Discovering that a child is involved in the legal system can be a complex and emotional experience for both the young individual and their family. Under the Juvenile Justices Act (Queensland), specific provisions govern the legal proceedings involving children, ensuring a balanced and considerate approach to their unique circumstances.

Presumptions and Age-Related Protections

In alignment with these principles, the law establishes that children under the age of 10 cannot be held criminally responsible. Beyond this age threshold, from 10 to 14 years old, there exists a rebuttable presumption of non-criminal responsibility. This means that for a child to be found guilty, the prosecution must not only prove the commission of an offense but also establish the child’s capacity to understand that their actions were wrong.

Legal Representation for Children

When a child faces legal proceedings, they are entitled to legal representation. Importantly, the child is the client, and their instructions take precedence over parental influence. Legal Aid is available for children charged with criminal matters. Notably, the assets of the child’s parents are generally not considered in the application process.

Youth Justice Services and Officers

The Youth Justice Act intricately details how the legal system engages with children. The Department of Children, Youth Justices, and Multicultural Affairs oversees Youth Justice service centres across Queensland. These centres bear the responsibility of implementing community-based orders and supervising children released under conditional release orders from detention centres. Queensland operates three youth detention centres, two in Wacol (Brisbane) and one in Cleveland (near Townsville), providing a total of 306 beds.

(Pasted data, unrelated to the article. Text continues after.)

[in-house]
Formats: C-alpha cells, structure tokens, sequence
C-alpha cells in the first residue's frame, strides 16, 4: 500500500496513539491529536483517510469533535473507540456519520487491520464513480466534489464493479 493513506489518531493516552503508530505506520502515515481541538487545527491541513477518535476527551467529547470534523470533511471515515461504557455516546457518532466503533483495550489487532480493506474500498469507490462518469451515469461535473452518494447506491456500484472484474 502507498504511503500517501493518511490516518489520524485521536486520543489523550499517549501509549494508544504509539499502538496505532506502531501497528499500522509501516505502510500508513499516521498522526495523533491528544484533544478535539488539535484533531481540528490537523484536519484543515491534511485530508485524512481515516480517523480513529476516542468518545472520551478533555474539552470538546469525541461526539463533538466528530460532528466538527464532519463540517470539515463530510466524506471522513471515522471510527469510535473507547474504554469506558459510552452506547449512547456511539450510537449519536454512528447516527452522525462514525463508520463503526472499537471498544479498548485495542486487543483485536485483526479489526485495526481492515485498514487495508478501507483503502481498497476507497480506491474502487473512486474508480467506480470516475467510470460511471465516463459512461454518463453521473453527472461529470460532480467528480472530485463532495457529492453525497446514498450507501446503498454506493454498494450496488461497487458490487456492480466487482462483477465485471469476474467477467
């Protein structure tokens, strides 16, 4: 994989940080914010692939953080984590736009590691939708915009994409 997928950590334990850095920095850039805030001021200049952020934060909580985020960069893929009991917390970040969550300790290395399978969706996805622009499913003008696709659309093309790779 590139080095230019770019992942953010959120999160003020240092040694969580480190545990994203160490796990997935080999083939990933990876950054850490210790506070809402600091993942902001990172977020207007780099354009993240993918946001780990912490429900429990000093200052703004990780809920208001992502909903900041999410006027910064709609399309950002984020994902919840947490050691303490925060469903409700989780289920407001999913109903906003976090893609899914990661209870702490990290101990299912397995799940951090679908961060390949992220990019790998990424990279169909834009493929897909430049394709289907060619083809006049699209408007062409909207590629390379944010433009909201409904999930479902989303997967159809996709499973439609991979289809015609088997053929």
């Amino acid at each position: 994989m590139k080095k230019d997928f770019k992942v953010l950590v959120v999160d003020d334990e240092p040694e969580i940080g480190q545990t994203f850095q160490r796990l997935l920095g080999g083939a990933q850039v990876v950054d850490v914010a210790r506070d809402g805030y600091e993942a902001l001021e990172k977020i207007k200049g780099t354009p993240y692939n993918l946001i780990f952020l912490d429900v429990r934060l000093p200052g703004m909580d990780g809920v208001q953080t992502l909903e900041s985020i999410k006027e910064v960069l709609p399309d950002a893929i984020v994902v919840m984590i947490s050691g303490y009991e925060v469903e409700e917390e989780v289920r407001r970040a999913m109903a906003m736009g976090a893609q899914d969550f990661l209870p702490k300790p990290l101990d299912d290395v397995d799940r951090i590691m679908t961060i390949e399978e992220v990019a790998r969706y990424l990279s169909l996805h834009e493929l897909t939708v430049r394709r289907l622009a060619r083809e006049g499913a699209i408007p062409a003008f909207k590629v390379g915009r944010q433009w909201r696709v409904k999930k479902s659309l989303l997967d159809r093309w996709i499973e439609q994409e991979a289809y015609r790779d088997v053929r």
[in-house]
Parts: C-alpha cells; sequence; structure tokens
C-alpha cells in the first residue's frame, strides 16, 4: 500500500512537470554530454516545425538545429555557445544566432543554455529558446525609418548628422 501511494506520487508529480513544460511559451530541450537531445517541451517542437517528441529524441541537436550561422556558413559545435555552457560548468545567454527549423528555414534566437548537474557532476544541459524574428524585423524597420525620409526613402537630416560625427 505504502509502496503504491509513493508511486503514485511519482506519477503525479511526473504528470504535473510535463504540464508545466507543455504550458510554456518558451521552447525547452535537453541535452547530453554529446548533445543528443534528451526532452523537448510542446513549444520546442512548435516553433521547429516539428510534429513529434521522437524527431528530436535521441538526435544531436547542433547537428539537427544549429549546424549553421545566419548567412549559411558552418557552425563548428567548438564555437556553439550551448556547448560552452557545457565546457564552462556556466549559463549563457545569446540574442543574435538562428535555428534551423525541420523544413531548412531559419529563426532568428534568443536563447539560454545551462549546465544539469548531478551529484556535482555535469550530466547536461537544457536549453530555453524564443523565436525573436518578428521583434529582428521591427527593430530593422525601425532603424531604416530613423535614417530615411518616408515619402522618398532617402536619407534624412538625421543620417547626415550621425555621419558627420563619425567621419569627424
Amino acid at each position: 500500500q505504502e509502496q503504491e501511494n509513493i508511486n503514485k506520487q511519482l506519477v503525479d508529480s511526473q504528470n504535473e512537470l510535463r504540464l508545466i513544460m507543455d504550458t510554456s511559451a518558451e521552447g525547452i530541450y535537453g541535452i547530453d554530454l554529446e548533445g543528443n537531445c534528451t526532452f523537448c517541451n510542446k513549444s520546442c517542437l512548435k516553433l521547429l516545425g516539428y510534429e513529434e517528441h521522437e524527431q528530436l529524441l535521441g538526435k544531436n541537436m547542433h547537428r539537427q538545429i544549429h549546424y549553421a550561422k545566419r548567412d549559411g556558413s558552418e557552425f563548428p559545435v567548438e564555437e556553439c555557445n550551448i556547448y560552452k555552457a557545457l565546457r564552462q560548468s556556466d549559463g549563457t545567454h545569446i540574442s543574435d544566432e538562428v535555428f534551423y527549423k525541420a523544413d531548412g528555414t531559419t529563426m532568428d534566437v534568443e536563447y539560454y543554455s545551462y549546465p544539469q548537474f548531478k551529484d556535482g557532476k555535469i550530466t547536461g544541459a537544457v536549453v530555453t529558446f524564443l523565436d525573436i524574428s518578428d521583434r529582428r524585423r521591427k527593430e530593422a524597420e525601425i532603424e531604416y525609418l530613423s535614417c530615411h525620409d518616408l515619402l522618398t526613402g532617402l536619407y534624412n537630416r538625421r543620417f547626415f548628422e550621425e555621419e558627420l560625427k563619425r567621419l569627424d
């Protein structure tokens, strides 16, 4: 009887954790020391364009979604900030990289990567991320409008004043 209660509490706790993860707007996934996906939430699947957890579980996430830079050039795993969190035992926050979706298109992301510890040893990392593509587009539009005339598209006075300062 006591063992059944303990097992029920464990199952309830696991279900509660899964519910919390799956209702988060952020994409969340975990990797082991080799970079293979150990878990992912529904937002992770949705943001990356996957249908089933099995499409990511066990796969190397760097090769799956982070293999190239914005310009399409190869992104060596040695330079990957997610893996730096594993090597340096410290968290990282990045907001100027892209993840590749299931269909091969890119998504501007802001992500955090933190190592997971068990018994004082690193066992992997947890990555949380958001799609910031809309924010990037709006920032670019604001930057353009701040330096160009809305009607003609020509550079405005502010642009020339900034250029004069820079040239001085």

Role of Youth Justice Officers

Youth Justice oversee the activities of young offenders. Their focus extends to education, employment, health, and other facets integral to a child’s well-being. Whether supervising community-based orders or aiding those transitioning from detention centres, these officers play a vital role in supporting the rehabilitation and growth of the young individuals under their care.

Police Interaction and Support Persons

When a child encounters police involvement, an obligation to accompany them to a station only arises under arrest. The police can apprehend a child either in connection to an identified offense or for questioning about specific allegations.

To safeguard the child’s rights during police interactions, the presence of a support person is crucial, especially for statements related to complex offenses. This individual, often chosen by the child, acts as a buffer, ensuring a fair and equitable interaction that counteracts the inherent power imbalance between the child and the police.

Support persons can include parents, lawyers, agency-employed legal service providers, nominated adult relatives or friends, or a justice of the peace upon police request.

Understanding the intricacies of Queensland’s youth justice system is crucial when a child becomes entangled in legal proceedings. The framework prioritizes age-appropriate considerations, legal representation, and supportive measures to ensure a fair and just process for young individuals navigating the complexities of the legal system.

Our team specialise in criminal law. Our role is to sit down with you and work out the strategy that will get you the best possible result. If you have any questions about this article or any other topic of law, please call our team of experts on 1300 066 669.